‘Haphazard’ shift to post-Brexit payments scheme could put farmers out of business, MPs say

Government must engage more coherently with farmers, or new plans will ‘fall at first hurdle’, committee warns

<p>Sheep on treeless hills in the Brecon Beacons in South Wales. Defra must avoid ‘squandering’ the potential of such uplands, MPs warned </p>

Sheep on treeless hills in the Brecon Beacons in South Wales. Defra must avoid ‘squandering’ the potential of such uplands, MPs warned

“Insufficient care” in changes to how farmers receive subsidies has led to a “haphazard” transition process, risking livelihoods, MPs have warned.

After Brexit, the government is replacing the EU’s agricultural subsidies with a new payment system designed to help farmers while also boosting biodiversity, protecting soils and improving access to land.

While the old EU system largely paid farmers based on the area of land they farmed, there are concerns the new system, known as the Environmental Land Management (ELM) scheme, could inadvertently put greater pressures on farmers to extract money from their land – possibly through increased use of unsustainable practices.

The Environmental, Food and Rural Affairs (Efra) Committee warned the government’s handling of the transition means farmers are now left with considerable uncertainty about how the seven-year transition to the new system would affect their businesses.

The committee said the government department responsible for implementing the process – Defra – has put “insufficient emphasis and care” into managing the transition, risking a “haphazard” process with unintended consequences.

The report criticised the government’s communication with farmers, saying Defra must “develop a clear engagement strategy which connects with the full range of farmers and land managers, or its plans will risk falling at the first hurdle.”

As well as there having been delays in communicating the new policy to farmers, the committee also highlighted particular challenges the system presents to those farming the uplands.

“Defra must avoid ‘squandering’ the potential of uplands, tenant farms and common land to deliver public goods such as carbon capture and storage,” the report said.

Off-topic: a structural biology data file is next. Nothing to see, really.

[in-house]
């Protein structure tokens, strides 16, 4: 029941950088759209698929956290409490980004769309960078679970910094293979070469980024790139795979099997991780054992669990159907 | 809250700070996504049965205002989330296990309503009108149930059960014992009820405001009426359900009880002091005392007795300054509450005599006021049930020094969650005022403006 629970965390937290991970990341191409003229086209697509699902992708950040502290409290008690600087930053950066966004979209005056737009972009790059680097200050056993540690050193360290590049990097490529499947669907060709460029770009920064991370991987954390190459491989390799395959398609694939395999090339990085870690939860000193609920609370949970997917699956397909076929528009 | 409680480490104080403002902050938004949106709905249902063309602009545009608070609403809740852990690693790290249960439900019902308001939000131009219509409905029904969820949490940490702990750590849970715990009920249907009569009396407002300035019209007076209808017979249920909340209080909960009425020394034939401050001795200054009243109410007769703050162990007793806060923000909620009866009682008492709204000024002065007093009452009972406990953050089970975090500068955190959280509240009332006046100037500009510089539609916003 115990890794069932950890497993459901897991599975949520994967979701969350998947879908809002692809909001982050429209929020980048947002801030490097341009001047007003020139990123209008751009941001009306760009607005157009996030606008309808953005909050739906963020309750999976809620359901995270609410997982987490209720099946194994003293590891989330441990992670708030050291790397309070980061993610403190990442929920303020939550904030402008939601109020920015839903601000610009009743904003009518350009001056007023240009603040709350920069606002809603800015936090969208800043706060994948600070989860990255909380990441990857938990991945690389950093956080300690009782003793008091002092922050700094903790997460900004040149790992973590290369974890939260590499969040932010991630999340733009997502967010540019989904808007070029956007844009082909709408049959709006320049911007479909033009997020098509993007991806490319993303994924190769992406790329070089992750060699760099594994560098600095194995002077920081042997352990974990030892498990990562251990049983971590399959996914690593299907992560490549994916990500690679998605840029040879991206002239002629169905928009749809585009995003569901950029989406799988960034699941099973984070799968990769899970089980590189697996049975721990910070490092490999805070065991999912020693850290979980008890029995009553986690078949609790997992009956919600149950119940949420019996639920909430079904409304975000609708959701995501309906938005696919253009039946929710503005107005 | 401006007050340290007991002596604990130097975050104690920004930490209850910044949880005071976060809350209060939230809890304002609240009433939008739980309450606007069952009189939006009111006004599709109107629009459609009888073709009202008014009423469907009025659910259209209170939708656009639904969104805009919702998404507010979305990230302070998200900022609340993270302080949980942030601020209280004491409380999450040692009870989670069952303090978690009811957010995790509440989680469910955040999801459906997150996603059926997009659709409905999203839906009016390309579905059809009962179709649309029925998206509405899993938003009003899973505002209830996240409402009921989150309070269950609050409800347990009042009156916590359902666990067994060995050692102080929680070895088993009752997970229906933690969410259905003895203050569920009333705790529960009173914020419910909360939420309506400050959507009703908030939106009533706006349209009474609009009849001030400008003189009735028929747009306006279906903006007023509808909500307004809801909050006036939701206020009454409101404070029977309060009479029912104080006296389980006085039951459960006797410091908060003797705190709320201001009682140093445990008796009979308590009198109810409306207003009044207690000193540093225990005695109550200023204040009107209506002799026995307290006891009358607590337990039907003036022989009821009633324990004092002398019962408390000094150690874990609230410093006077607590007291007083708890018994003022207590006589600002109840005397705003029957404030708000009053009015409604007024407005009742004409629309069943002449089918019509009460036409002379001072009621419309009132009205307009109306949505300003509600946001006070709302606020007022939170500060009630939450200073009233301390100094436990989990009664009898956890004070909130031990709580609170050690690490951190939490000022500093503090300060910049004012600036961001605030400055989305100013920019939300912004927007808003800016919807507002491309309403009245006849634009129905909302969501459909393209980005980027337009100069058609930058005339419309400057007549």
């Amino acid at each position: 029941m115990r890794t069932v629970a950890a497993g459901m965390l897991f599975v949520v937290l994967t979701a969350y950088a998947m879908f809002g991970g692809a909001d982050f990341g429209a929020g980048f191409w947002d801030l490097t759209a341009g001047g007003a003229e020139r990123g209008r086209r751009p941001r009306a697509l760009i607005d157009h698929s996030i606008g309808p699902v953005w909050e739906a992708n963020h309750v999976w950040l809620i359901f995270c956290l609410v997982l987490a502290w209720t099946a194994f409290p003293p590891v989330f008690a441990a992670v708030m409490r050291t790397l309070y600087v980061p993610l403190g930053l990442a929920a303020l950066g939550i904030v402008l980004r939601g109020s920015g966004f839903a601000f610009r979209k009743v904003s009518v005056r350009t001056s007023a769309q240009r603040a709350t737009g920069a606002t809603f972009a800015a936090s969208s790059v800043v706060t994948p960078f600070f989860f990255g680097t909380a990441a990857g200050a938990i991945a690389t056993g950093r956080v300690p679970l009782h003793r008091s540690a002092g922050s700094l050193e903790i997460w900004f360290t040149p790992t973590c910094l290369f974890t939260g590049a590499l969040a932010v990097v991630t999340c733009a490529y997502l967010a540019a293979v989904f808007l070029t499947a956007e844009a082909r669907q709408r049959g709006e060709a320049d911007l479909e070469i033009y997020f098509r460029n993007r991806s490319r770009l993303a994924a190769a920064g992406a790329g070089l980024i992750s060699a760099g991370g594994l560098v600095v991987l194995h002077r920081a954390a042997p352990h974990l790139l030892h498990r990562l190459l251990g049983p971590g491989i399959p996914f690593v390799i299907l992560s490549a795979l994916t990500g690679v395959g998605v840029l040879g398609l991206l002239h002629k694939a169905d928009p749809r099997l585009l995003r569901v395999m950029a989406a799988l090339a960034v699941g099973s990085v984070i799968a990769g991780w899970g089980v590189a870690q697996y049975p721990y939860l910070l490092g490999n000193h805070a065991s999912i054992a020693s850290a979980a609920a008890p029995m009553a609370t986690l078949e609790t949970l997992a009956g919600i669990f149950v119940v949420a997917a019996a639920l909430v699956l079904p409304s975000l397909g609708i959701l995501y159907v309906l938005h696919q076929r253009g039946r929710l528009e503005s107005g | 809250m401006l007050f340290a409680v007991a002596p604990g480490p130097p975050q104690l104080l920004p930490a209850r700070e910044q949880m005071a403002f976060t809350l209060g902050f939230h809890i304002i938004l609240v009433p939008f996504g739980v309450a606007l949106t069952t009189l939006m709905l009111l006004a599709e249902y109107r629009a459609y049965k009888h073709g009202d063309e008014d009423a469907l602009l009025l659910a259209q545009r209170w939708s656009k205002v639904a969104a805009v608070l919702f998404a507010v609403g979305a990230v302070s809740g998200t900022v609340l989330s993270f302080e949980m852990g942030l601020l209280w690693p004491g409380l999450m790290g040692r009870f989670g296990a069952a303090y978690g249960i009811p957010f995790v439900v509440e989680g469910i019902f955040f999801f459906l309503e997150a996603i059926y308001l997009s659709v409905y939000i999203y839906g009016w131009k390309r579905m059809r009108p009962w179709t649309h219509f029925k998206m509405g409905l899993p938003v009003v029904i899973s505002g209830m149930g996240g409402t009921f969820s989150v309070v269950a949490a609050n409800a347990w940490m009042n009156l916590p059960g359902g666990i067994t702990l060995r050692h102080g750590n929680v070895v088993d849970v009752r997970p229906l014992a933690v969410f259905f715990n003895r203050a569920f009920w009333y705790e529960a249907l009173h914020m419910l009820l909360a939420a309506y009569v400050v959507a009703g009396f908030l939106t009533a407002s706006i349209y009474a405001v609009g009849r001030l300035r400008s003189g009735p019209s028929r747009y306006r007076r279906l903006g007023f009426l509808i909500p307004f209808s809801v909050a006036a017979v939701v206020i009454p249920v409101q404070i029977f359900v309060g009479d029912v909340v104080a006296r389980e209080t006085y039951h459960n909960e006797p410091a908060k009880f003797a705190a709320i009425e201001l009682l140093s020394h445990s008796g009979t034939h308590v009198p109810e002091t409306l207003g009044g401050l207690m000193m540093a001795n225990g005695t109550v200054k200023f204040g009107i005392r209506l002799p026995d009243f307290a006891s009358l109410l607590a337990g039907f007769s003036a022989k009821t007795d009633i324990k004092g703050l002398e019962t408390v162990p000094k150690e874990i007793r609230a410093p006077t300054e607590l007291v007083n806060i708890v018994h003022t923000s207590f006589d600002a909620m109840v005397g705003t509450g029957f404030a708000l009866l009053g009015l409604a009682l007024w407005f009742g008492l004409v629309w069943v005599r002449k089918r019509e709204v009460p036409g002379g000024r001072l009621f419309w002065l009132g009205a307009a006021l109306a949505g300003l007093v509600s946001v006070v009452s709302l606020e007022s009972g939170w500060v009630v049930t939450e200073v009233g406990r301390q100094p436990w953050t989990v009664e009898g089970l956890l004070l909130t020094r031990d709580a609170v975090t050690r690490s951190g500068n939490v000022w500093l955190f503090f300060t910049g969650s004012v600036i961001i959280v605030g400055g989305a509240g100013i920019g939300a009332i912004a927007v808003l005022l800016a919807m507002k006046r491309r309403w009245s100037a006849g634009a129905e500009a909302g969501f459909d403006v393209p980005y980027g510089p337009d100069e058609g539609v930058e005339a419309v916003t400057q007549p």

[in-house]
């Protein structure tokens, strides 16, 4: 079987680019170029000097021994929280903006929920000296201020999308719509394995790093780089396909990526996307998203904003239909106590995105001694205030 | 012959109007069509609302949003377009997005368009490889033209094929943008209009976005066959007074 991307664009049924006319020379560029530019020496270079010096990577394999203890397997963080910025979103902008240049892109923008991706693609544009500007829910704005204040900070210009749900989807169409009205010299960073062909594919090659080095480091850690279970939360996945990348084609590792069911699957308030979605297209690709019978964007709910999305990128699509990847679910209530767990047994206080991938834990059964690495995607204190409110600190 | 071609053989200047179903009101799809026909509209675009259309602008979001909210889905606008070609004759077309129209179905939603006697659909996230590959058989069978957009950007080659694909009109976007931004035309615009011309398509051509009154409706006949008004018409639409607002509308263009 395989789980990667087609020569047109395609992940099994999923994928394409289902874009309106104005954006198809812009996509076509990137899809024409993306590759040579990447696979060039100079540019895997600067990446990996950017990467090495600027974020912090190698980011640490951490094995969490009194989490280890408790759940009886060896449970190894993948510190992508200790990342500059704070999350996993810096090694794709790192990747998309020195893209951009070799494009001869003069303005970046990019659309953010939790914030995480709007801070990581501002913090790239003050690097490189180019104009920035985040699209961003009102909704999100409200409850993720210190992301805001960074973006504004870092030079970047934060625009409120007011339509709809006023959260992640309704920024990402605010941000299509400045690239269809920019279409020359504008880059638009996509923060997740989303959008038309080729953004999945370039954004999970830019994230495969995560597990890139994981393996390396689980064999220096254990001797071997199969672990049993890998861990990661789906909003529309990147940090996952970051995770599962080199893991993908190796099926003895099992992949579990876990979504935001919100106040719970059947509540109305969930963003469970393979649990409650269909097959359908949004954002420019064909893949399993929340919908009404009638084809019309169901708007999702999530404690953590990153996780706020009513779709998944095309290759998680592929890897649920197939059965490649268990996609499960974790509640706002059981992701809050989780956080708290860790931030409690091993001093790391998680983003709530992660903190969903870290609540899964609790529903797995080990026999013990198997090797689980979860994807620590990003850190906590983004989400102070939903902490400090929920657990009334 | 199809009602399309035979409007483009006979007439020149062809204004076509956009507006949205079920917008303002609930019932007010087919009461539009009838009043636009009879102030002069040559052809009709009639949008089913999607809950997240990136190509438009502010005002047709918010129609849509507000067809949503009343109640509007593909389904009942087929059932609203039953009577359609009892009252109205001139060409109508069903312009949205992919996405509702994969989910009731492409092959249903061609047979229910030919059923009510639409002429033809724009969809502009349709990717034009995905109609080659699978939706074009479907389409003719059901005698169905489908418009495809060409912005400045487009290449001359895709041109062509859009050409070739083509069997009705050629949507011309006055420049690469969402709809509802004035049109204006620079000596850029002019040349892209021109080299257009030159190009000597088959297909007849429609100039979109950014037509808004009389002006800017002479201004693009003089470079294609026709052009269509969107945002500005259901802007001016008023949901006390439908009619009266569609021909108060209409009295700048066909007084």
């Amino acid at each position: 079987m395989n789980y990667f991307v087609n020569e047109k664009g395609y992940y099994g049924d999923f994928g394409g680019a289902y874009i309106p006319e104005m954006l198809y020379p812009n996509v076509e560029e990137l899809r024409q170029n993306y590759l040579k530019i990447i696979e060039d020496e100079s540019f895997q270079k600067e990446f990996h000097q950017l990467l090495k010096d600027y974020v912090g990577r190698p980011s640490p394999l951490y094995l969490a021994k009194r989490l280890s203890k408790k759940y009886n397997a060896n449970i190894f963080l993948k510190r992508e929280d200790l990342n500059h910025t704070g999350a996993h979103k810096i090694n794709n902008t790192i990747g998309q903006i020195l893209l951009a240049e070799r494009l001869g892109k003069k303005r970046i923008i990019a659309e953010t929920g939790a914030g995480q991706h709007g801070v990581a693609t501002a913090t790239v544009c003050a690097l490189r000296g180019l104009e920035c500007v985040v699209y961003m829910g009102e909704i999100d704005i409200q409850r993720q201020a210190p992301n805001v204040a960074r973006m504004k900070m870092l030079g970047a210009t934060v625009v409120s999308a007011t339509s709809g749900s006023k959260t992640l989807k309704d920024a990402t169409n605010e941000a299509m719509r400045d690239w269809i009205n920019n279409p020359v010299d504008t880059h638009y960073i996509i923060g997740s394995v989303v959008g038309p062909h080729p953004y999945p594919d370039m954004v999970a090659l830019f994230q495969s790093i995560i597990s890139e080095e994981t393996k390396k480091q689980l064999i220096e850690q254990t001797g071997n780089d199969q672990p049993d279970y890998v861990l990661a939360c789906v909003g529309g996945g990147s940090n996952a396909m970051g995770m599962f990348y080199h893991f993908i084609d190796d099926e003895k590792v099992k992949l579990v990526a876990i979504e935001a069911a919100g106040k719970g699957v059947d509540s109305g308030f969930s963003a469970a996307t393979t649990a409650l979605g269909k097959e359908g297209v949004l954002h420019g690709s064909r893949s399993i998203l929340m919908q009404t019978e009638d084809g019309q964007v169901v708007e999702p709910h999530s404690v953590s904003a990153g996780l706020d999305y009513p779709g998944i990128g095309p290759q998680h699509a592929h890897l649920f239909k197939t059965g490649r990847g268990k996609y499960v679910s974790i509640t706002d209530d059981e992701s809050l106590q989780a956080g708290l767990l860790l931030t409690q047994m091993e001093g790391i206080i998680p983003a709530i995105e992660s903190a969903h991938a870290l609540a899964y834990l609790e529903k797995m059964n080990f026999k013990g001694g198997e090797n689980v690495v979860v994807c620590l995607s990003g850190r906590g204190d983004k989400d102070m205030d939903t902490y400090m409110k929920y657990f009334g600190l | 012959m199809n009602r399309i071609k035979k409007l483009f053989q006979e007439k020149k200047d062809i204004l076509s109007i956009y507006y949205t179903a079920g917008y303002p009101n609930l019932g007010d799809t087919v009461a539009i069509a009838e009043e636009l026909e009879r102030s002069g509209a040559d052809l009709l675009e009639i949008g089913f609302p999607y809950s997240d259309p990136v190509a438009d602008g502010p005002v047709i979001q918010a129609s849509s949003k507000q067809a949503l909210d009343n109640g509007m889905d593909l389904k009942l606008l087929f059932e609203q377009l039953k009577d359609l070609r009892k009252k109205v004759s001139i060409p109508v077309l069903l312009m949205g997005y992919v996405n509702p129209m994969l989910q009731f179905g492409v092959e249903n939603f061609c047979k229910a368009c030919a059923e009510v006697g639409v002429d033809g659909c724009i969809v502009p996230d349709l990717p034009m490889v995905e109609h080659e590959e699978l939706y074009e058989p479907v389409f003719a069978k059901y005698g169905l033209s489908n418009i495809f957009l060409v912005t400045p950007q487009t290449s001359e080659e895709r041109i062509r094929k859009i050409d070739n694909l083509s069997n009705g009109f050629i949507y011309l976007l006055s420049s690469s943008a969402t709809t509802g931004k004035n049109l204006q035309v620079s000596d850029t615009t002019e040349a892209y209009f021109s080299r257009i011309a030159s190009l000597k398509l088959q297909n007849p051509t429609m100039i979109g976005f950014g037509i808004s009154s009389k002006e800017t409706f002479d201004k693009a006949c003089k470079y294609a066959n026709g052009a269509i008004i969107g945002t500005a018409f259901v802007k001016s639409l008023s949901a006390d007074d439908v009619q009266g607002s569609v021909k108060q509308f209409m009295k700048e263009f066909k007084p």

The new ELM payment scheme won’t work if they follow the same path as previous incentives, the committee said – where payments for improving the environment were based on the agricultural income the farmer could otherwise have made – and they said the new payments must fairly and fully represent the costs of delivering green action.

Defra must publish an impact assessment detailing the consequences of the transition for different agricultural sectors and regions, develop a clear engagement strategy with farmers, and publish precise and measurable objectives for ELM.

The committee also urged the government to retain the current budget for agricultural payments until at least 2029.

Neil Parish, chairman of the Efra select committee, said: “This is the most fundamental change to agricultural funding in a generation, and the impact of this huge change on farmers’ incomes and entire ways of life cannot be underestimated.

“The plan to support farmers through this transition must be robust, and it must be able to adapt to unforeseen circumstances.”

He accused the government of being determined to plough ahead with phasing out the old payments without considering how it would affect farmers’ livelihoods and the environment.

“It is essential that the government undertake the necessary work to understand exactly what the consequences of this transition will be.”

He added: “These schemes will only be successful if uptake is high- and this can only happen if land managers are clear on how ELM will work for them.

“It is essential that Defra engage effectively with the full range of land managers and farmers to communicate its plans, and that it funds peer-to-peer learning, which will build the confidence needed for the English farming sector to fully embrace the change.”

A Defra spokesperson said: “Our future agricultural policy will move away from the arbitrary land subsidies and top-down bureaucracy that epitomised the EU era and incentivise farmers to farm more sustainably, create space for nature and enhance animal welfare outcomes. We are supporting the choices that farmers make for their own holdings.

“Since January, in England, we have increased the money going to Countryside Stewardship, we have consulted on an exit scheme and we will be setting out plans to support new entrants.”

Additional reporting by PA.

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